have always been fascinated with things that spiral and twist and turn. I can remember in first grade we all did a "finger painting" project. I drew a tornado in a corn field. I had to explain to the teacher what it was because I never could draw very well. It was the corn stalks that gave me trouble, but the tornado I had down pat. And, that toy gyro - I never did figure it out - yet it transfixed me.
From the whirlpool in the bath tub drain to tornados, hurricanes, orbits of the moon and planets, to the swirling galaxies of the universe, there is this ubiquitous circularity to all things. Even our current economic decline fits nicely into the spiral definition.
It is not comforting in the least when our president-elect suggests that without massive government intervention our current recession could spiral downward for years.
I've been through a lot of up-turns, down-turns and right or left at Oak St's. But I haven't seen an economic gyration that frightens me like this one does. I look constantly for something positive but the swirl of escalating bad news is overpowering.
Some counts show up to 2.6 million jobs lost last year alone - 1.9 million just since the Lehman collapse. Investment banks, brokerages and financial institutions shed jobs like fuzzy quadrupeds in May. Boatloads of cheap junk made by cheap labor swallowed even more. Morally bankrupt companies that exploit undocumented foreign laborers for higher profits abound. A collapsing housing market lost jobs along with industries that supplied them. But the big job losses are probably yet to come as consumer confidence heads further into the basement and wallets remain in hip pockets.
You can't blame the common guy and gal for cinching up to protect their own personal welfare. To do otherwise is foolhardy. Yet it does add momentum to the downward spiral as businesses cope with lower income and profits by laying off workers. Many businesses will probably close altogether forcing millions more into a job market with no vacancies. The nightly news reinforces our fears.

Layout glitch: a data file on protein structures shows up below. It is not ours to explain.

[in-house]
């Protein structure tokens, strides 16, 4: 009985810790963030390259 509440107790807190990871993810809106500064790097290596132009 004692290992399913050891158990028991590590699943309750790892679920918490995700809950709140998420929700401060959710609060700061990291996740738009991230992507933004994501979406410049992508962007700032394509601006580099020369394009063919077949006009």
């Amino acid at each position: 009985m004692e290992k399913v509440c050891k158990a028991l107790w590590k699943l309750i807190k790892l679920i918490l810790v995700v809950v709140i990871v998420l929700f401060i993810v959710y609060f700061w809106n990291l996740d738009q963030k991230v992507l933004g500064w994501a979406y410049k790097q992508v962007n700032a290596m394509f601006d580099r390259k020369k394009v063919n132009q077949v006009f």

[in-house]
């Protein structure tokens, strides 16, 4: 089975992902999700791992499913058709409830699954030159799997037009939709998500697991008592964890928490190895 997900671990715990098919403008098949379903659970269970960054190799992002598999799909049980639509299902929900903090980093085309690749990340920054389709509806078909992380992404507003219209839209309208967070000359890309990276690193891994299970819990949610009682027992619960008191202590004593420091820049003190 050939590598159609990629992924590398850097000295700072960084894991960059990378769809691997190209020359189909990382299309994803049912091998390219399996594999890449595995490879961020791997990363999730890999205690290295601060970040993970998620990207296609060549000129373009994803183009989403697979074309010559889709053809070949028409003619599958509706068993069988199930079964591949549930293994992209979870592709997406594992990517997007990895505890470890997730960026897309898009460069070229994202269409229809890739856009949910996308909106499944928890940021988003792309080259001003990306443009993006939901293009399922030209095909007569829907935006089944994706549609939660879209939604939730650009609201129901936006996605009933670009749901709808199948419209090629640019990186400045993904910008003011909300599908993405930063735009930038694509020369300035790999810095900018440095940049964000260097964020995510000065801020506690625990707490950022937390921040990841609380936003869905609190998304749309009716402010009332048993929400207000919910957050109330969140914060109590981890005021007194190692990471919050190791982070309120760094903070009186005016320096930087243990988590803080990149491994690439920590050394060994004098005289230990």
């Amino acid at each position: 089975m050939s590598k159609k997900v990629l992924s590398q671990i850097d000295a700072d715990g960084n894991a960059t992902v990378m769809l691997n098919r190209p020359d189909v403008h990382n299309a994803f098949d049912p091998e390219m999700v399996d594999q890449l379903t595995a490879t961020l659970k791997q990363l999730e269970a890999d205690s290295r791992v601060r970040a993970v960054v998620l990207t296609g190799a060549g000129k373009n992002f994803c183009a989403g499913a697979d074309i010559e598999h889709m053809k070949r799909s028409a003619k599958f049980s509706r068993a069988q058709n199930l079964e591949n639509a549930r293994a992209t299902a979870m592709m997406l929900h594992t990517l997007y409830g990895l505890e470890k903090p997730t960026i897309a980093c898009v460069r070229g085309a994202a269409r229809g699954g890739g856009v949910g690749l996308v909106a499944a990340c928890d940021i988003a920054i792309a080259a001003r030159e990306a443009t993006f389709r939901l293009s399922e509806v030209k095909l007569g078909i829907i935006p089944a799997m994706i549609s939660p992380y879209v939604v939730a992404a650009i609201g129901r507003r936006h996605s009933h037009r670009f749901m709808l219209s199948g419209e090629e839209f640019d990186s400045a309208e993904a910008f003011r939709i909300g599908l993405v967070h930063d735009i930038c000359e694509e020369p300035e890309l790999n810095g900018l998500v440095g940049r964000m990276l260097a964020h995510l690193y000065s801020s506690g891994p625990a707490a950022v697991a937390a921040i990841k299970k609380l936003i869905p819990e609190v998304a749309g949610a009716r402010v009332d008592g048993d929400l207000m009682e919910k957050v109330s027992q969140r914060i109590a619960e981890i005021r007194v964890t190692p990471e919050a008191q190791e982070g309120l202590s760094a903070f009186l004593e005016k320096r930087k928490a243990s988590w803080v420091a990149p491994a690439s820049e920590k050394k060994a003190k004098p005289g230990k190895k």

Kingman has always been sheltered somewhat from the economic swings of the past. But this time will probably prove to be different. Ranching and cattle raising here is not what it used to be. We are relying more on industries at the airport that service the construction and housing industry. Interstate 40 traffic drops a lot of money in town. As all of these get squeezed - Kingman and its residents will also be squeezed.
The bastion of job creation in this area has been government and those entities that have taxing authority - like schools, the college, fire districts, city and county. That job door has largely been slammed shut and the likelihood of some layoffs in those realms is more than real. Even the growth industry of health care is slowing.
The state of Arizona is in dire financial straits because those we entrusted to manage the state's finances fell flat on their face. And though they bemoan their falling revenues the fact remains that we did not arrive at this spot overnight but it has in fact been in the making for two years. Failure to act responsibly is indeed a serious matter. Which brings us to the City of Kingman.
The city's good financial planning seems to have adequately sidestepped the severe financial pain that many other Arizona cities are suffering right now. As the city enters the planning sessions for the next budget this new council has an element that leans towards tax and fee increases to maintain city spending levels. Ignoring that belt tightening is the proper answer to revenue shortfalls will be a painful lesson if it is learned later rather than sooner. Let's keep our fingers crossed that the right decisions are forthcoming after those budget talks.
Today's question is - should the city remain extra frugal with its financial reserves or should they invest some in projects to create jobs in Kingman or raise taxes so they can maintain spending levels and avoid layoffs?
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